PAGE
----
I see similar insights in academia and the mainstream press at the moment; and finally:
“List No. 6: 25 handkerchiefs; 1 undershirt; 5 shorts; 1 sock
and it is not surprising to learn that it was at this time he entered analysis with Freud.”
You get my point, and hopefully a laugh. Less amusing is that the global market backdrop is one of extreme uncertainty, extreme volatility, extreme profits, and extreme desperation.
Nobody knows what is coming next, and markets can’t compute so many variables. As a result, we have an extreme lack of liquidity, and so extreme volatility. Just as these are not normal times, these are not normal markets – they are now moved by far fewer hands, and by far more. We also have extreme profits on the table for some who might be happy to lock in; and extreme desperation from those who have been wrong all year and will take a wild punt on anything to try to get out of their hole. That is a real laundry list of problems!
Yet one must use 19th-century European intellect to see that the post-1945 and 1991 global economic order is very evidently collapsing into one that 19th-century Europe knew very well – Great Power struggles and mercantilism. I have written reams on this before so won’t repeat it today, even if recent headlines make the point for me.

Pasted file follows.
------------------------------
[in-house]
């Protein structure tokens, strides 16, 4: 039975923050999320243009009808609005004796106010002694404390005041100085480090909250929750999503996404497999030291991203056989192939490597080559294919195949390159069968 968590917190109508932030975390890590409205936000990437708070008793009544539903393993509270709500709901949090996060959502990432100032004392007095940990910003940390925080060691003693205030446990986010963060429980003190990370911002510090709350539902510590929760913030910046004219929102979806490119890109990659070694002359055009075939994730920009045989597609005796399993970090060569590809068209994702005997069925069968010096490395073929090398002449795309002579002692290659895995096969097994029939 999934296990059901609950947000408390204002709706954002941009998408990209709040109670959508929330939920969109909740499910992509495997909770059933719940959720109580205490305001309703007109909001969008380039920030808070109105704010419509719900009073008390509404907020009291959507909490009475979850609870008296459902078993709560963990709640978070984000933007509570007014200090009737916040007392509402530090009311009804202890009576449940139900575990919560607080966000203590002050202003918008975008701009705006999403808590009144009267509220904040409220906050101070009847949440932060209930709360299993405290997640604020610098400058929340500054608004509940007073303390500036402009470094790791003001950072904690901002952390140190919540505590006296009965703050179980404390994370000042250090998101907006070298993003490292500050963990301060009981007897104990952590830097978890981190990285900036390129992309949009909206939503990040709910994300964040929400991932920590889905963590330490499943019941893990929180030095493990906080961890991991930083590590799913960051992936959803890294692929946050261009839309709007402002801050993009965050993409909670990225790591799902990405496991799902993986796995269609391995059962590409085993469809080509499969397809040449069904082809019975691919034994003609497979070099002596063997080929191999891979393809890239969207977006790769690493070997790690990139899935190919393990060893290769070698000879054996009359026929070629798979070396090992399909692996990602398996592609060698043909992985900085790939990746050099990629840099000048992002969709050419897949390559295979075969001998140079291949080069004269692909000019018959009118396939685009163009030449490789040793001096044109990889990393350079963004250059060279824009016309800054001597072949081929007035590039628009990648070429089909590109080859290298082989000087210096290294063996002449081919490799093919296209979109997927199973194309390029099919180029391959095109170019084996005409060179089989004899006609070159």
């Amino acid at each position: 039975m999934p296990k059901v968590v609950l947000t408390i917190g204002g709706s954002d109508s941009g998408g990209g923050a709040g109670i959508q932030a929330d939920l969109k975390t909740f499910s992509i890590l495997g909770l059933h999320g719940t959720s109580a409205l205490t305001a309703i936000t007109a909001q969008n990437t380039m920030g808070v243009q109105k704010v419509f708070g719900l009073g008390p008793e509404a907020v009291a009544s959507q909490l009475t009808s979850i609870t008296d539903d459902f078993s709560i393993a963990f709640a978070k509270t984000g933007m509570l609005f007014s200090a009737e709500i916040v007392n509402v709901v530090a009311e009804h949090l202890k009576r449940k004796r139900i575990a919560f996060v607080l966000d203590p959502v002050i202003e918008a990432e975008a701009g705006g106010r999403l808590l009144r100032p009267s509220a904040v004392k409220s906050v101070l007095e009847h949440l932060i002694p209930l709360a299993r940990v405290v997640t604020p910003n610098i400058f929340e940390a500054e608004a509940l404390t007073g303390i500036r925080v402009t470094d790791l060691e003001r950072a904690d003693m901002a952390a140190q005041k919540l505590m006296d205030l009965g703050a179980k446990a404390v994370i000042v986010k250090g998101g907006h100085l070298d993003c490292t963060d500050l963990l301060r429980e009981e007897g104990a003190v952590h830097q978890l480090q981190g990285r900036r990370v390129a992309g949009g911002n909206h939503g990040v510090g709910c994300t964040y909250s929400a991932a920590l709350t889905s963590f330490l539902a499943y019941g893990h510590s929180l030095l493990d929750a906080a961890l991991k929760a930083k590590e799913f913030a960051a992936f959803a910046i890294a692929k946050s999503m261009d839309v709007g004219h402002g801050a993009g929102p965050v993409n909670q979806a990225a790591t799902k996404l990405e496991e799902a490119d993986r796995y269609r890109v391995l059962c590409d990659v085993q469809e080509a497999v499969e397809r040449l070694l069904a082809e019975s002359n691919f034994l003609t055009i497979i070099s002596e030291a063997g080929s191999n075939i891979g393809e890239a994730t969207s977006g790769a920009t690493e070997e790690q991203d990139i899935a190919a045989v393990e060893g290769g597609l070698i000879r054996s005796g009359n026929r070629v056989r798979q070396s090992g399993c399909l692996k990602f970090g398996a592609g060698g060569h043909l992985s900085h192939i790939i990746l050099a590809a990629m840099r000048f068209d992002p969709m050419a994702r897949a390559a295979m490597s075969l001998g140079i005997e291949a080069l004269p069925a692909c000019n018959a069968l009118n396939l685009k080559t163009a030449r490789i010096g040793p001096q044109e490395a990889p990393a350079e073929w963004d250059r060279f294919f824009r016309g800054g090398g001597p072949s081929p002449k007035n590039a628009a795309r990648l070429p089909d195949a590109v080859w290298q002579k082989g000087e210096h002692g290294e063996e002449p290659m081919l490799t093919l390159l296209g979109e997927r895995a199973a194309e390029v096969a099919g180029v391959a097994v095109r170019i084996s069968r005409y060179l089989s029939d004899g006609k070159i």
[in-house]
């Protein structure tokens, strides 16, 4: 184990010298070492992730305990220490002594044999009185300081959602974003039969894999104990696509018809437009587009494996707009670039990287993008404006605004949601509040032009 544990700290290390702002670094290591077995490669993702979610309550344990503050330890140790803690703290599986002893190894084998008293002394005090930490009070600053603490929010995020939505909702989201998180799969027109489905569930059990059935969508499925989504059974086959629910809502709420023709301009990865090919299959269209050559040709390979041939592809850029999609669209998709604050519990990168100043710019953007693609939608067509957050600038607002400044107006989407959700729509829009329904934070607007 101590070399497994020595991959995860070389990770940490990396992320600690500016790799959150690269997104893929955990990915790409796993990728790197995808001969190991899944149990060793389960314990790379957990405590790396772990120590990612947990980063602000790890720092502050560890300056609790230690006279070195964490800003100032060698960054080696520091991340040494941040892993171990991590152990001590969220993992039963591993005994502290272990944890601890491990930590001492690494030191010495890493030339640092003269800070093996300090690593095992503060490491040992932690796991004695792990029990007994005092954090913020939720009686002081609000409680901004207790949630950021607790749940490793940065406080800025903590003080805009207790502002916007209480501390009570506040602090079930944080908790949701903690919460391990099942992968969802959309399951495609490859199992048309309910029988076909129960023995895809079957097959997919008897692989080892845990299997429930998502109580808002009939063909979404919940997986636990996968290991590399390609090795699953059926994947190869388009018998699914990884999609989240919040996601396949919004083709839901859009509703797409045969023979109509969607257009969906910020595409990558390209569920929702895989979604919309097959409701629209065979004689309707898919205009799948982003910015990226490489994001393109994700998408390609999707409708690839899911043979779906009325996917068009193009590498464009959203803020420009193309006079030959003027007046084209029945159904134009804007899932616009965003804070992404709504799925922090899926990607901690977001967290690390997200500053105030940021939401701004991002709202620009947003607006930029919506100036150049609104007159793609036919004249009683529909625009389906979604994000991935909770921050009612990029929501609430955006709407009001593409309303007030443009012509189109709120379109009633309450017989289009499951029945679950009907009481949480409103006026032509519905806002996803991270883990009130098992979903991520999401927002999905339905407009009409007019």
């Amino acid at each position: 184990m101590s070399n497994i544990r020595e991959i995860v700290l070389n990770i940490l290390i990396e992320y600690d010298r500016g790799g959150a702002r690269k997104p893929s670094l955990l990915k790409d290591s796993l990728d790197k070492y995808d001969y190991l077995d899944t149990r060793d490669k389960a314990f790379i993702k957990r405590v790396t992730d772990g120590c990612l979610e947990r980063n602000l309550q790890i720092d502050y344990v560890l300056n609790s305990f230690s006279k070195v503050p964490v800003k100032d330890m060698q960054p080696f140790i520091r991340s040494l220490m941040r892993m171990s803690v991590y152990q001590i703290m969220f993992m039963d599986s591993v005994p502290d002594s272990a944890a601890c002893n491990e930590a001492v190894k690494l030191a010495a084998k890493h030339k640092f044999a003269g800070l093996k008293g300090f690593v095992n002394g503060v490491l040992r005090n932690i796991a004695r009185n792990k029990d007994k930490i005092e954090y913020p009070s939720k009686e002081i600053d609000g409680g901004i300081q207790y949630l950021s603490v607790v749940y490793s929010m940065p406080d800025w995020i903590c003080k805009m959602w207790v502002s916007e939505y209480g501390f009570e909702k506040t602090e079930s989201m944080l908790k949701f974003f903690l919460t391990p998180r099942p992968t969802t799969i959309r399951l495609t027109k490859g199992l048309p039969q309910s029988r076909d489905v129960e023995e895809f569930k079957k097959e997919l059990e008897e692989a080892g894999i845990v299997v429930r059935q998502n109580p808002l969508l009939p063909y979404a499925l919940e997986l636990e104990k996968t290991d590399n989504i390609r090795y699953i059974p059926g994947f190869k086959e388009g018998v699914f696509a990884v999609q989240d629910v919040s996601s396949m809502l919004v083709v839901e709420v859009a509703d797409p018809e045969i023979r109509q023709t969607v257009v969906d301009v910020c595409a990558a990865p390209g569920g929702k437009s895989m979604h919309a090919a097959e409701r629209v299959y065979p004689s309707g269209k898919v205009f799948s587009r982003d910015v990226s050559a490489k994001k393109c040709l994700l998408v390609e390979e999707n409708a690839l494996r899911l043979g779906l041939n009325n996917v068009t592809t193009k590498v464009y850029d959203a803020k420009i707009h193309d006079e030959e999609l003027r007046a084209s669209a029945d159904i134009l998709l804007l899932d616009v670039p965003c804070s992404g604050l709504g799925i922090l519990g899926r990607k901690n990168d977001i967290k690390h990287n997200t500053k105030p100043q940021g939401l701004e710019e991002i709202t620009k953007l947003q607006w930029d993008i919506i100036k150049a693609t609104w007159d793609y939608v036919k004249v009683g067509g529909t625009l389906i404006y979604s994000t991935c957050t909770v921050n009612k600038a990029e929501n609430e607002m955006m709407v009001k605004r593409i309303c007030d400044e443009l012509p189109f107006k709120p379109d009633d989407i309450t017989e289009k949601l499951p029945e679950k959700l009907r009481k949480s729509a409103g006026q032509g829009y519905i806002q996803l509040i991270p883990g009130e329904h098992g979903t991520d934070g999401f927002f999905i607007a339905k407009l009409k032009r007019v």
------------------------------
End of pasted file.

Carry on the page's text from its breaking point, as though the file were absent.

For markets, that backdrop means the ‘stinky’ US dollar remains the least dirty shirt in the dirty-laundry basket; and as others push back against US hegemony, the Fed will keep putting extra rates ‘starch’ into the greenback to stiffen it up.
One can draw up one’s own list of what the flow-through might be: a further surge in the dollar index; a far weaker JPY starting a domino-effect across Asia; as export growth slows, Asian holders of US assets having to sell them to access dollars needed to service debts – so higher US yields and/or escalating waves of defaults; more risk off; and an even higher dollar. The non-linear move away from our previous geopolitical and geoeconomic equilibrium would accelerate. And what is the alternative on the table? A rates pivot into deflation and deep recession, as everyone scrambles to export their way out, or reflates behind tariffs? That’s almost the same mess!
In short(s), focus only on market takes of ‘how many socks?’, ‘how many shirts?’, and ‘how much starch?’, and risk requiring serious therapy later, like Metterling:
“Freud writes of a key dream Metterling described to him:
I am at a dinner party with some friends when suddenly a man walks in with a bowl of soup on a leash. He accuses my underwear of treason, and when a lady defends me her forehead falls off. I find this amusing in the dream, and laugh. Soon everyone is laughing except my laundryman, who seems stern and sits there putting porridge in his ears. My father enters, grabs the lady’s forehead, and runs away with it. He races to a public square, yelling, “At last! At last! A forehead of my own! Now I won’t have to rely on that stupid son of mine.” This depresses me in the dream, and I am seized with an urge to kiss the Burgomaster’s laundry. (Here the patient weeps and forgets the remainder of the dream.)”
Worryingly, the ECB may also be a European parody today. Our expectation is a 75bps hike: is the risk a request for a pat on the back despite other central banks showing that is now the new 25? Worse, Powell speaks shortly afterwards, upping the ante… and yields and the dollar?
Thu, 09/08/2022 – 09:34